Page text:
• Lightweight
  • Well-structured
  • Durable outsole
  • Wide toe box


  • Tacky look
  • Sizes run large
  • Extra upper material leads to a sloppy looking/feeling fit


This shoe checks a lot of boxes. Unfortunately, a good portion of the boxes is negatively skewed.

Barefoot, check. Versatile trainer, check. Sizes run large, (reluctantly) check. Sloppy fit, (also reluctantly) check. For the V-Train, the positive aspects narrowly outweigh the negative.

Normally, I would recommend that anybody looking to purchase any shoes from the Vibram Fivefingers line to go try them on in a store before purchasing.

But, I would recommend even more strongly that anybody looking to purchase the V-Train go and get properly fit before pulling the trigger.

| Level 1 expert Verified
Clete DeWispelare is an exercise enthusiast from Omaha, NE. He runs up to 40 miles weekly--mostly paved surfaces, along with participating in several other sports. Clete ran cross country in high school and since has completed the Muddy Mo Half Marathon, Tough Mudder, Warrior Dash, and several shorter, local obstacle course/mud races. After selling shoes for several years while in college, he enjoys experiencing all brands of footwear (Merrell and Nike being a couple of his favorites) and believes the brand doesn't matter. What matters for him is whether or not that shoe fits the wearer's foot properly. He is an advocate of the "barefoot" or "minimalist" concept and appreciates a comfortable, low heel-to-toe drop/offset shoe.

Profile of the Vibram FiveFingers V-Train

The Vibram FiveFingers V-Train is a minimalist training shoe, designed to provide a balance of barefoot experience and protective cushioning for a variety of activities. The polyester and spandex materials in the upper offer a snug yet breathable support. The NZYM Anti-Microbial Poly Fabric Sockliner keeps the inside odor- and microbe-free.

The shoe sports an XS TREK compound for its outsole. This extremely thin 4-mm rubber is durable enough to protect the foot throughout the training session. It also offers traction on both the gym floor and the rope.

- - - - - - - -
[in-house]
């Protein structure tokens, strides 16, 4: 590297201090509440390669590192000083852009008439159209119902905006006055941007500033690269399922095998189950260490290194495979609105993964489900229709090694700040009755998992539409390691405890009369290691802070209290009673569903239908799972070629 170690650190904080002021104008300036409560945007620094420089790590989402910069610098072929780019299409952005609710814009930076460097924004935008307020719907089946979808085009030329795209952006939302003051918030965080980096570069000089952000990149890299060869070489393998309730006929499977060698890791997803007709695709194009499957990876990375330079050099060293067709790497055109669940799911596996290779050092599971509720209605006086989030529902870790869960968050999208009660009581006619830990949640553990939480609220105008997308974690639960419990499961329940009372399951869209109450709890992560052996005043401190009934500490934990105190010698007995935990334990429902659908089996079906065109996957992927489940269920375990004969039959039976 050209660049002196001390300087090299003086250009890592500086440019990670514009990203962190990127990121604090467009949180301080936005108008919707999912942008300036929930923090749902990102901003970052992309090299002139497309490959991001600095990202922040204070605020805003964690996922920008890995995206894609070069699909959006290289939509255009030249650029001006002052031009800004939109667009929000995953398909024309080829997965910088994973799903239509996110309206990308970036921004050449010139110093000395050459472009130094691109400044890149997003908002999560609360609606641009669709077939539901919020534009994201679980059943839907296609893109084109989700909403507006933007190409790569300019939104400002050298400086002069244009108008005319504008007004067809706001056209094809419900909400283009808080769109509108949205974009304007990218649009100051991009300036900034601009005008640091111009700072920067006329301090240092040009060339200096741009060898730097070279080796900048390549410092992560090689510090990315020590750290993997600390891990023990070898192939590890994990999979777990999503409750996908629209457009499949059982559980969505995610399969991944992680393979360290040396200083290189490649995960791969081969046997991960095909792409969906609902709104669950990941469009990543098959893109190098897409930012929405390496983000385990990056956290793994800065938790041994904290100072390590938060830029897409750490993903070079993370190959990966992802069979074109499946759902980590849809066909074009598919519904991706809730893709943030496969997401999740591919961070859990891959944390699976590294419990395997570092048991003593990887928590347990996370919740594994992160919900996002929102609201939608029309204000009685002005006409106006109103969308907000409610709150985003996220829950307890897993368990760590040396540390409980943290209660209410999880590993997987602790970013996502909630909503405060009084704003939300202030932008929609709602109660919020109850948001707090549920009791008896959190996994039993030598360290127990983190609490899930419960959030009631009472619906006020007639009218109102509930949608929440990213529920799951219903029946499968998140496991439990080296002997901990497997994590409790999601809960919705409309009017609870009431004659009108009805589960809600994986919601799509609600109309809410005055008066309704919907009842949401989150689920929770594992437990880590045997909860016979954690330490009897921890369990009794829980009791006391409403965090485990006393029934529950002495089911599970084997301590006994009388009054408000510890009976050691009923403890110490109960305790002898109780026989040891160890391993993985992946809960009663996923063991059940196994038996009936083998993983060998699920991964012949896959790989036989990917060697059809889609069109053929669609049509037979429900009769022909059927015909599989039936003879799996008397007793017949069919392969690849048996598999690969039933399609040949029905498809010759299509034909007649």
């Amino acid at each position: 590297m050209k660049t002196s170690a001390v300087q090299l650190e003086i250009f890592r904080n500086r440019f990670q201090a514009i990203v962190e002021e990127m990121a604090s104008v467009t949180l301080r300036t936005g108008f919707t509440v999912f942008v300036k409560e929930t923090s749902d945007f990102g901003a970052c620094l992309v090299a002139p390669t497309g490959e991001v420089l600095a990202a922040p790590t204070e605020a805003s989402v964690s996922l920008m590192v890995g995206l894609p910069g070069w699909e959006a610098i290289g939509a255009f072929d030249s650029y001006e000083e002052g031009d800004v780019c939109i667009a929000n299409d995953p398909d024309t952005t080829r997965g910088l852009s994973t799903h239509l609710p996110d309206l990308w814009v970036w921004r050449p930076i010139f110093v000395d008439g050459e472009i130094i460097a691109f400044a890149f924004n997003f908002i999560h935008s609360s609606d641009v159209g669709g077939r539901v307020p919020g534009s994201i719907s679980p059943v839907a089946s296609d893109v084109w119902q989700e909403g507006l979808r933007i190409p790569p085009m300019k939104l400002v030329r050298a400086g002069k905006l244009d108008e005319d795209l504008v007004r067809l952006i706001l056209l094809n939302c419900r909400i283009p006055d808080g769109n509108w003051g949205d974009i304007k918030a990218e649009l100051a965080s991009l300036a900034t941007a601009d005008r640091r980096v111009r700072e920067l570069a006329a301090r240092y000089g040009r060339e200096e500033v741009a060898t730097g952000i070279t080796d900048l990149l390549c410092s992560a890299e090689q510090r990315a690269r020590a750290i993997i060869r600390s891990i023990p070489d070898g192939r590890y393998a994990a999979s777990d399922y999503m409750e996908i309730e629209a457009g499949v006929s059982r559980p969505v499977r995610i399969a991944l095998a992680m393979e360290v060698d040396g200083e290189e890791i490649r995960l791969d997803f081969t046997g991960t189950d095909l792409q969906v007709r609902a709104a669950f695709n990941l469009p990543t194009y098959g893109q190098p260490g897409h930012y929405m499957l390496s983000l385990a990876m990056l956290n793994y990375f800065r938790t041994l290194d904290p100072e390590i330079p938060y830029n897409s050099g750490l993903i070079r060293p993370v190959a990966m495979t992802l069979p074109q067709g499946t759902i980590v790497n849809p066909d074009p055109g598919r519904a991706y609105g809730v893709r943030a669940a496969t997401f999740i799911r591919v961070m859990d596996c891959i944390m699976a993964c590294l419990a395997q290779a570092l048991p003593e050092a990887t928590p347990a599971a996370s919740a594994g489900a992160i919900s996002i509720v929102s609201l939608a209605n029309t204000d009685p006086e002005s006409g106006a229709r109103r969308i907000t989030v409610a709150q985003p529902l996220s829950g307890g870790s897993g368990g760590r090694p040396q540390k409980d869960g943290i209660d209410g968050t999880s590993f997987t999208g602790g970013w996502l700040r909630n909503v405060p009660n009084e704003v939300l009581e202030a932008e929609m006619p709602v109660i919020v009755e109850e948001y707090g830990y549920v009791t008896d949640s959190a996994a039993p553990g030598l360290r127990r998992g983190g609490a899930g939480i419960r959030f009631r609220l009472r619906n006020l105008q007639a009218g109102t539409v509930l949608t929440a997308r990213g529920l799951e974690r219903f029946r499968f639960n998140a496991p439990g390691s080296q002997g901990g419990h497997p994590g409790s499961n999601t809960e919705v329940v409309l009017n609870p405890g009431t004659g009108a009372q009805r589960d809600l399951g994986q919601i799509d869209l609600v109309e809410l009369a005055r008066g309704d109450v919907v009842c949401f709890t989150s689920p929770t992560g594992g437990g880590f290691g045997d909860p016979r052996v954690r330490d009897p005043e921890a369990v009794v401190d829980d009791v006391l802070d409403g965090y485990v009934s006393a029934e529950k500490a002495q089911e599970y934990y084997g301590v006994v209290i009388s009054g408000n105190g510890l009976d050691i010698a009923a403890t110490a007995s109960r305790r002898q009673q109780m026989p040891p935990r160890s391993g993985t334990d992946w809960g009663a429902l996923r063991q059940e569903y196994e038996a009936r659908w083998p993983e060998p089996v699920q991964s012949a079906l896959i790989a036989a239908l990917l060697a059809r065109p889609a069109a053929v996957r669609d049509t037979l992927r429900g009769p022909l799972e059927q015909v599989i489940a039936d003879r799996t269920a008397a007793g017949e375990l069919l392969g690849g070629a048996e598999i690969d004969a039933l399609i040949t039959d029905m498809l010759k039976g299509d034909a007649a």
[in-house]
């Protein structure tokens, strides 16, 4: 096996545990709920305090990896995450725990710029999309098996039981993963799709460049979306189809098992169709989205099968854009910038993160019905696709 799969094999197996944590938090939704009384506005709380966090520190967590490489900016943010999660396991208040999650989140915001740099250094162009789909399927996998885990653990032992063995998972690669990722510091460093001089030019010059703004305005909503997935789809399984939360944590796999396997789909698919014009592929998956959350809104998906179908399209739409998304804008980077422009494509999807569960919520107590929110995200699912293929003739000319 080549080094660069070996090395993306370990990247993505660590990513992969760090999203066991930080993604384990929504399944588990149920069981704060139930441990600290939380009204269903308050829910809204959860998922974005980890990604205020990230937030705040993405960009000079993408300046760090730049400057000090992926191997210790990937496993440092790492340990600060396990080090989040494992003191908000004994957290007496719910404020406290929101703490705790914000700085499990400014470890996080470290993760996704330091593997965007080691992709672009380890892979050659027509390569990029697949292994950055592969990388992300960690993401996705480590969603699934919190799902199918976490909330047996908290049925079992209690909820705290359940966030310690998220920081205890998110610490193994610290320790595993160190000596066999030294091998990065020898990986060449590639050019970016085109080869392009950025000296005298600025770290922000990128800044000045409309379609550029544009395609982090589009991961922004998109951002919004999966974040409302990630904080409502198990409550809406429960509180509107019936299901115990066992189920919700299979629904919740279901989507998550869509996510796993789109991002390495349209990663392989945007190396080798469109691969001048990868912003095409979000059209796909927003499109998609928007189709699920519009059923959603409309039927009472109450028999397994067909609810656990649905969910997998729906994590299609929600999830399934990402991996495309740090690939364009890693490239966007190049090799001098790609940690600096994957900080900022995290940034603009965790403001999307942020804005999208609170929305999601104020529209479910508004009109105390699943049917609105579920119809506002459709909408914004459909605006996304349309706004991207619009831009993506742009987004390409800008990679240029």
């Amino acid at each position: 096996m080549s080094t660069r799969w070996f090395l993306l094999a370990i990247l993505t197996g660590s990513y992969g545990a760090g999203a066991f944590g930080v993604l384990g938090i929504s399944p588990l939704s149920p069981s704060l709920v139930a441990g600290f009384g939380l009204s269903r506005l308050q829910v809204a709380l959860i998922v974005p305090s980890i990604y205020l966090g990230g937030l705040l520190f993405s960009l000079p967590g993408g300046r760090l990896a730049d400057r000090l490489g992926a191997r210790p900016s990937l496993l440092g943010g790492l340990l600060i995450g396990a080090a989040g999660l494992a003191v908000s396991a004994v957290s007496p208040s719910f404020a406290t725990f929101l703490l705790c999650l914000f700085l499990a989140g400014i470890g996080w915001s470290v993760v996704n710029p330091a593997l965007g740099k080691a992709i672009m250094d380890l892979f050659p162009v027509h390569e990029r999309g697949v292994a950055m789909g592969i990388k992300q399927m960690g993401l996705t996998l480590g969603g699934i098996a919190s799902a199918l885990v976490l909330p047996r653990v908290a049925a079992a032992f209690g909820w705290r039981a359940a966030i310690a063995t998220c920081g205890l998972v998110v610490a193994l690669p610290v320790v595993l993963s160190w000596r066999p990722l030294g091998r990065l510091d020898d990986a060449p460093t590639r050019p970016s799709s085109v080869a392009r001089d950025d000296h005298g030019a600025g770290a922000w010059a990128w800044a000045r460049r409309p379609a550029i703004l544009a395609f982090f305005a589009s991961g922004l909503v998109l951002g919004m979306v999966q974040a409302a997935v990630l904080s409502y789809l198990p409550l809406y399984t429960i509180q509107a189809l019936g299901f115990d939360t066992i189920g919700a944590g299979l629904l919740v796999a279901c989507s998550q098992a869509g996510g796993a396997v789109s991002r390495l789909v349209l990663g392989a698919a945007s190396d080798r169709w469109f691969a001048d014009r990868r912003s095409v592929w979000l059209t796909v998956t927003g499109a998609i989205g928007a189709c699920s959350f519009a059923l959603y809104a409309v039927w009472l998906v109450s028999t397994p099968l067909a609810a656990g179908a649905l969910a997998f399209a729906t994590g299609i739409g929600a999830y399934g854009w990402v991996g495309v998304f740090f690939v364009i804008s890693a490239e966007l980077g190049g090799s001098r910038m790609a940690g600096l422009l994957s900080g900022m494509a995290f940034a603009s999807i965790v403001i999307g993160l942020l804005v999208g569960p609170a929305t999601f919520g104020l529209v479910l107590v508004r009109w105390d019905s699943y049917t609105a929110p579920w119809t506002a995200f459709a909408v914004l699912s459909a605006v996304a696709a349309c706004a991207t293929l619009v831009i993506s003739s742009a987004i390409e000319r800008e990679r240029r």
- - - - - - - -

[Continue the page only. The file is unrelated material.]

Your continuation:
Size and fit

Unlike the majority of workout shoes on the market, the V-Train features five separate pockets for each toe to deliver the ultimate freedom of movement. When putting on the trainer, one should first slide into the toe pockets and then slip on the heel section.


The V-Train employs a 4 mm rubber outsole that features the brand’s proprietary XS TREK compound. It aims to provide traction on unpredictable terrain. The material has also been engineered to deliver steadiness and comfort. It is also flexible and promotes natural foot flexion.

For enhanced traction, the outsole has different features like the circular lug pattern in the forefoot and heel sections that supports multi-directional movements. It also has Rope Traction Lugs on the medial side of the midfoot to aid users during rope climbs.


The V-Train uses a minimalist 2 mm EVA footbed for its midsole. This component is flexible and provides impact protection to the bottom of the foot. It is lined with the NZYM Antimicrobial Poly Fabric Sockliner that prevents the buildup of odor-causing microorganisms.


The Vibram FiveFingers V-Train utilizes polyester and spandex materials in the upper. The form-fitting fabric has enough stretch to accommodate most foot shapes, and it is snug but not restrictive, to allow mobility.

At the midfoot is a cage-like structure made from TPU and synthetic overlays. It integrates with the lacing system and delivers a snug fit when the laces are tightened. At the top is a single hook-and-loop strap that allows users to tune-in the fit and keep the foot firmly in place.

Two layers of synthetic material form an external heel counter at the back of the shoe. This structure cups the heel to keep it steady and prevent slippage.

Facts / Specs

Weight: 181g
Drop: 0mm
Update: Vibram FiveFingers V-Train 2.0
Use: Crossfit / Gym / Cross-training
Heel height: 6mm
Forefoot height: 6mm
Width: Normal

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Nicholas Rizzo
Nicholas Rizzo

Nick combines 10+ years of experience in the health and fitness industry and a background in the sciences in his role as the Fitness Research Director. During his competitive powerlifting years his PRs have him sitting in the top 2% of bench presses (395 lbs), top 3% of squats (485 lbs) and top 6% of deadlifts (515 lbs) for his weight and age. His work has been featured on Bodybuilding.com, LiveStrong, Healthline, WebMD, WashingtonPost, and many more. Along the way, collaborating with industry leaders like Michael Yessis, Mark Rippetoe, Carlo Buzzichelli, Dave Tate, Ray Williams, and Joel Seedman.